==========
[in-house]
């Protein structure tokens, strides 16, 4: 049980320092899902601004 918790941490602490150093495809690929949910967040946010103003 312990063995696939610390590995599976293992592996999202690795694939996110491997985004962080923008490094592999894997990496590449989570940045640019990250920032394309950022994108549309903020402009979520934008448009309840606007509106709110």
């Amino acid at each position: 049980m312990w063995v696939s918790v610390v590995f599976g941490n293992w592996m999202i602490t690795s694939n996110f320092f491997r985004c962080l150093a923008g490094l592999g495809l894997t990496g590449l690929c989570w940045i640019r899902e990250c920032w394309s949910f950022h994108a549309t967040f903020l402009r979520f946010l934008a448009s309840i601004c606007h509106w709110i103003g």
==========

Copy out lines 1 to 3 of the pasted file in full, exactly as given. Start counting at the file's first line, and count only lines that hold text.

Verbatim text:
[in-house]
């Protein structure tokens, strides 16, 4: 049980320092899902601004 918790941490602490150093495809690929949910967040946010103003 312990063995696939610390590995599976293992592996999202690795694939996110491997985004962080923008490094592999894997990496590449989570940045640019990250920032394309950022994108549309903020402009979520934008448009309840606007509106709110």
């Amino acid at each position: 049980m312990w063995v696939s918790v610390v590995f599976g941490n293992w592996m999202i602490t690795s694939n996110f320092f491997r985004c962080l150093a923008g490094l592999g495809l894997t990496g590449l690929c989570w940045i640019r899902e990250c920032w394309s949910f950022h994108a549309t967040f903020l402009r979520f946010l934008a448009s309840i601004c606007h509106w709110i103003g």